10.3 — Aggregation

In the previous lesson on Composition, we noted that object composition is the process of creating complex objects from simpler one. We also talked about one type of object composition, called composition. In a composition relationship, the whole object is responsible for the existence of the part.

In this lesson, we’ll take a look at the other subtype of object composition, called aggregation.


To qualify as an aggregation, a whole object and its parts must have the following relationship:

  • The part (member) is part of the object (class)
  • The part (member) can belong to more than one object (class) at a time
  • The part (member) does not have its existence managed by the object (class)
  • The part (member) does not know about the existence of the object (class)

Like a composition, an aggregation is still a part-whole relationship, where the parts are contained within the whole, and it is a unidirectional relationship. However, unlike a composition, parts can belong to more than one object at a time, and the whole object is not responsible for the existence and lifespan of the parts. When an aggregation is created, the aggregation is not responsible for creating the parts. When an aggregation is destroyed, the aggregation is not responsible for destroying the parts.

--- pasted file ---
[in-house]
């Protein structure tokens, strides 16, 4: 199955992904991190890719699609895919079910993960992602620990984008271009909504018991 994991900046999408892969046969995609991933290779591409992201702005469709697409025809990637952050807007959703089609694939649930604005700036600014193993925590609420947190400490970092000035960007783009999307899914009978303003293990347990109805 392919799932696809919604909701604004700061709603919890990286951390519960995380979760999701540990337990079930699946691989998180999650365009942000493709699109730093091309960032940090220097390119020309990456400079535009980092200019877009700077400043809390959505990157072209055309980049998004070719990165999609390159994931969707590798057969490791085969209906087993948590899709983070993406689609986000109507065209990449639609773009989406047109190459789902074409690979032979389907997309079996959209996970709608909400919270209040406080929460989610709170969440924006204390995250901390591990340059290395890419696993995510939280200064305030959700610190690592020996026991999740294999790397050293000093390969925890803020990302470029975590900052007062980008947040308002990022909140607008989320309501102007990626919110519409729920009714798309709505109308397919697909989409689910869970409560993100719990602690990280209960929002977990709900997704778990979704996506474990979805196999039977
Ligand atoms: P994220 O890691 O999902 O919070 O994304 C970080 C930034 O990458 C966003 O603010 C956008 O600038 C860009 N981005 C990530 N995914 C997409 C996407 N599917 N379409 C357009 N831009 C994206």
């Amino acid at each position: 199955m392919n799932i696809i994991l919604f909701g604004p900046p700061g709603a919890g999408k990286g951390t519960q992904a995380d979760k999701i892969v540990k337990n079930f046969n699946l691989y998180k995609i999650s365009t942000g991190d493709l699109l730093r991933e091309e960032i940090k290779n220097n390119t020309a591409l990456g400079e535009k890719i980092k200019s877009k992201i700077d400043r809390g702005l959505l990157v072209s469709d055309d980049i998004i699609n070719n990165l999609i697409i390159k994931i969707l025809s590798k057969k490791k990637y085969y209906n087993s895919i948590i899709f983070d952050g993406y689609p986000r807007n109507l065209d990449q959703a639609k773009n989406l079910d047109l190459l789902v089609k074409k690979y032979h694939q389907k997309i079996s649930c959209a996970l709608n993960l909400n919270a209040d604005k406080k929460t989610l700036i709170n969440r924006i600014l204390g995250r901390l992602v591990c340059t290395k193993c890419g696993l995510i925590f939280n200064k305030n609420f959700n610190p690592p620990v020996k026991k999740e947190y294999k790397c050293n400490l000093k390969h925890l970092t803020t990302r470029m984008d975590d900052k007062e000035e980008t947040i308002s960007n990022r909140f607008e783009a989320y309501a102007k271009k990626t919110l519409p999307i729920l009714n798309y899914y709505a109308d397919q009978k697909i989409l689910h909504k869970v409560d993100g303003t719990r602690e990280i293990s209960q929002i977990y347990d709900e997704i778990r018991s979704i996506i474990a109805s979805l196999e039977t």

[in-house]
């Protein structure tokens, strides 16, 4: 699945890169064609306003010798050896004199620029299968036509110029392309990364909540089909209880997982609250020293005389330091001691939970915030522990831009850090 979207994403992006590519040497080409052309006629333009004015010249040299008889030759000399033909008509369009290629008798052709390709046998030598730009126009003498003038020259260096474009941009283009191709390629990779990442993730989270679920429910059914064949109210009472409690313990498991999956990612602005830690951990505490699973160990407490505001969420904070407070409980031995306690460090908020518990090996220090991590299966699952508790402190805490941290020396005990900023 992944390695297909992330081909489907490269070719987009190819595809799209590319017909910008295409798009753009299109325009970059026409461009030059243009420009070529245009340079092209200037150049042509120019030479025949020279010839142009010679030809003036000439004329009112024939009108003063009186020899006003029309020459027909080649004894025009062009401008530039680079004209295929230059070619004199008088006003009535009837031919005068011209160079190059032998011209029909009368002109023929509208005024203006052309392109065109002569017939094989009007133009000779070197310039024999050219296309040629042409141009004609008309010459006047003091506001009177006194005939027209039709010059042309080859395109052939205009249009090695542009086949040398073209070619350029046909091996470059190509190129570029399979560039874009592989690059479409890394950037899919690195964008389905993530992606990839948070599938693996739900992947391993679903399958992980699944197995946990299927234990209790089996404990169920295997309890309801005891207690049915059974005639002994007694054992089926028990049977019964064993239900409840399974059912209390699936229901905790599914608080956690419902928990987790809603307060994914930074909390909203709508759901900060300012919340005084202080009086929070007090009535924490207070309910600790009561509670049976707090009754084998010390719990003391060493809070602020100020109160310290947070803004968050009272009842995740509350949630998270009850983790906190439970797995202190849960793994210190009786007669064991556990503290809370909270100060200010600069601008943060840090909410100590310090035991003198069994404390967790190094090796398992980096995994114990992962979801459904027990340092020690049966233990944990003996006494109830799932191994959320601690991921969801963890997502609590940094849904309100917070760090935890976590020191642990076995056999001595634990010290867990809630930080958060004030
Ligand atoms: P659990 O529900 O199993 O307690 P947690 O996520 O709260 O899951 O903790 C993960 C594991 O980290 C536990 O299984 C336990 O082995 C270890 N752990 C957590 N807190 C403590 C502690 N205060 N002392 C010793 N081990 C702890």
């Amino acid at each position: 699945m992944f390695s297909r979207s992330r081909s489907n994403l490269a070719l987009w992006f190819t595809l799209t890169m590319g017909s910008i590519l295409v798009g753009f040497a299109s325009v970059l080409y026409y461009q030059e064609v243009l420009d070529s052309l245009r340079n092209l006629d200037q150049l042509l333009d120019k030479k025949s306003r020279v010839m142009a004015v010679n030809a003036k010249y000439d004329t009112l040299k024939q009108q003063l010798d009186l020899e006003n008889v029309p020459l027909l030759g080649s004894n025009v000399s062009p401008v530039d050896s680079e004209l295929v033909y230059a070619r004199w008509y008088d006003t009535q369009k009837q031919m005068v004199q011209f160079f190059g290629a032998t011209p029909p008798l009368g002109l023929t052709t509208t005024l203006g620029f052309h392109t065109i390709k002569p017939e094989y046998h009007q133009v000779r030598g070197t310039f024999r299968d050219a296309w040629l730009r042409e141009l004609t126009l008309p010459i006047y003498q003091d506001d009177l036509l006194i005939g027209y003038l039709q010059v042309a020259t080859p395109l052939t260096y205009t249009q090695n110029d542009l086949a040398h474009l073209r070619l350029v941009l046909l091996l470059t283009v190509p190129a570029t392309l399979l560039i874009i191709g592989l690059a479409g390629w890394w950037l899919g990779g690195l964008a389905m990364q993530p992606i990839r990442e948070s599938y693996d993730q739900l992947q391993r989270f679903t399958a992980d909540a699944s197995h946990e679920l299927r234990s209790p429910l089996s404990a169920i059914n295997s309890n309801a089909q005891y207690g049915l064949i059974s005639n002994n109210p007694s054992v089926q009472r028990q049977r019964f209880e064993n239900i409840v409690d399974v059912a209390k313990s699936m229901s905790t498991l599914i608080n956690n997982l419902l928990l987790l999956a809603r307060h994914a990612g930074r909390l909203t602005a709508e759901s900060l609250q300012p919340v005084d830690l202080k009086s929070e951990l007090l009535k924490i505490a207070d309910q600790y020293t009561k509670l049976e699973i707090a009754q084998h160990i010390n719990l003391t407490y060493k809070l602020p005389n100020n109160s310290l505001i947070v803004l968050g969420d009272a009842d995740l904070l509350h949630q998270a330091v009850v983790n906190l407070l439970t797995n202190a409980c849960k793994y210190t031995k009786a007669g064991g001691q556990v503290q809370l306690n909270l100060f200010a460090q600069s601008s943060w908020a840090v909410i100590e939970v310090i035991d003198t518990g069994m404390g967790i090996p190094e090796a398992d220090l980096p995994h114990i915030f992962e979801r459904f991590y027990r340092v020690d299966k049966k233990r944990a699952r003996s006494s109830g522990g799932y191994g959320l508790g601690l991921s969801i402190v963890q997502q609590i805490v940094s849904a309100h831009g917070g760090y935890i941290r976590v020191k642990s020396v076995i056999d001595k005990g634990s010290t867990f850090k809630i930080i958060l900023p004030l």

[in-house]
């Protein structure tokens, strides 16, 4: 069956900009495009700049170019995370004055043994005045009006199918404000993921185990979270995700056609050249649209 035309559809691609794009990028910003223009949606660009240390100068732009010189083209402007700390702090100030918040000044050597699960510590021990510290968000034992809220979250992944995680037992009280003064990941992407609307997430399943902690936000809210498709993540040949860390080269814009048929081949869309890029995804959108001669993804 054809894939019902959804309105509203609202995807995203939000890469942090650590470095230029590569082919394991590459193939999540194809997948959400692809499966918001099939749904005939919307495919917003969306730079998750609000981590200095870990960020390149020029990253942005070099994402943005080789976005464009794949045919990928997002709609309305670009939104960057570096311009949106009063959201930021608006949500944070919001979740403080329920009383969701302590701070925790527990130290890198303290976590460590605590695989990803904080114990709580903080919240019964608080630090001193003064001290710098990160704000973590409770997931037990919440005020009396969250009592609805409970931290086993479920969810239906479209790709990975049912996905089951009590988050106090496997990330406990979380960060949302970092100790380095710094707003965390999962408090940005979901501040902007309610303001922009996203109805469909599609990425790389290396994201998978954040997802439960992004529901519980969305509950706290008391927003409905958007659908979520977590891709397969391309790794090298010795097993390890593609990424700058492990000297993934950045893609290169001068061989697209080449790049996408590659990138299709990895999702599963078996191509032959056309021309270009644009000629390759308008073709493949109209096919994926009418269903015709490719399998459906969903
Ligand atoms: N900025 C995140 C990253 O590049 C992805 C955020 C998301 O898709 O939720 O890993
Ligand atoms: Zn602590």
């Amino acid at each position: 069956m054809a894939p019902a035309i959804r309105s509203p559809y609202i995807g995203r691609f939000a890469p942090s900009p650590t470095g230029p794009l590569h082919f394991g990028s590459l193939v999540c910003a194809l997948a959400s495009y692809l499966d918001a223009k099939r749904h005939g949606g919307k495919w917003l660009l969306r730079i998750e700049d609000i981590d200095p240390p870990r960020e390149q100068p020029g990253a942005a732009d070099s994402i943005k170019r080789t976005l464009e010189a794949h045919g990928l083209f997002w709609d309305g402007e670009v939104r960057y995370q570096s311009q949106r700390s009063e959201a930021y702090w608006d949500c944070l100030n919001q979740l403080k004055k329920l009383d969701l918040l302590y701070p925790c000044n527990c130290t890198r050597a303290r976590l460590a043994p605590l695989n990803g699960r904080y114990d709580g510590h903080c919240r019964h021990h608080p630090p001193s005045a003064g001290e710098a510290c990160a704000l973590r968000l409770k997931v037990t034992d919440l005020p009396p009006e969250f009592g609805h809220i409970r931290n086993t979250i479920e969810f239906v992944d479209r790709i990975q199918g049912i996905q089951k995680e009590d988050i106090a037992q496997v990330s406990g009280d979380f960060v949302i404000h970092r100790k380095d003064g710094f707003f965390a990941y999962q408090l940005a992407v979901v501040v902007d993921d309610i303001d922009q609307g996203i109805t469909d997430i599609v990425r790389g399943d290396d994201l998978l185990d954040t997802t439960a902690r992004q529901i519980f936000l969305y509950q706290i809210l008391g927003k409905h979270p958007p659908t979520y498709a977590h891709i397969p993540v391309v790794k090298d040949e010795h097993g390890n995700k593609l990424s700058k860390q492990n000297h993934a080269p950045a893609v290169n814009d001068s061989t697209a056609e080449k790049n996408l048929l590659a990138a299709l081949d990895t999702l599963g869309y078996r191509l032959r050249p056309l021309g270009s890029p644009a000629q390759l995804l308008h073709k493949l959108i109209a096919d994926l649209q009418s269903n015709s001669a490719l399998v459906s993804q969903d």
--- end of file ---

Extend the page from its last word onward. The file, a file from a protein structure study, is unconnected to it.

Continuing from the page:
For example, consider the relationship between a person and their home address. In this example, for simplicity, we’ll say every person has an address. However, that address can belong to more than one person at a time: for example, to both you and your roommate or significant other. However, that address isn’t managed by the person -- the address probably existed before the person got there, and will exist after the person is gone. Additionally, a person knows what address they live at, but the addresses don’t know what people live there. Therefore, this is an aggregate relationship.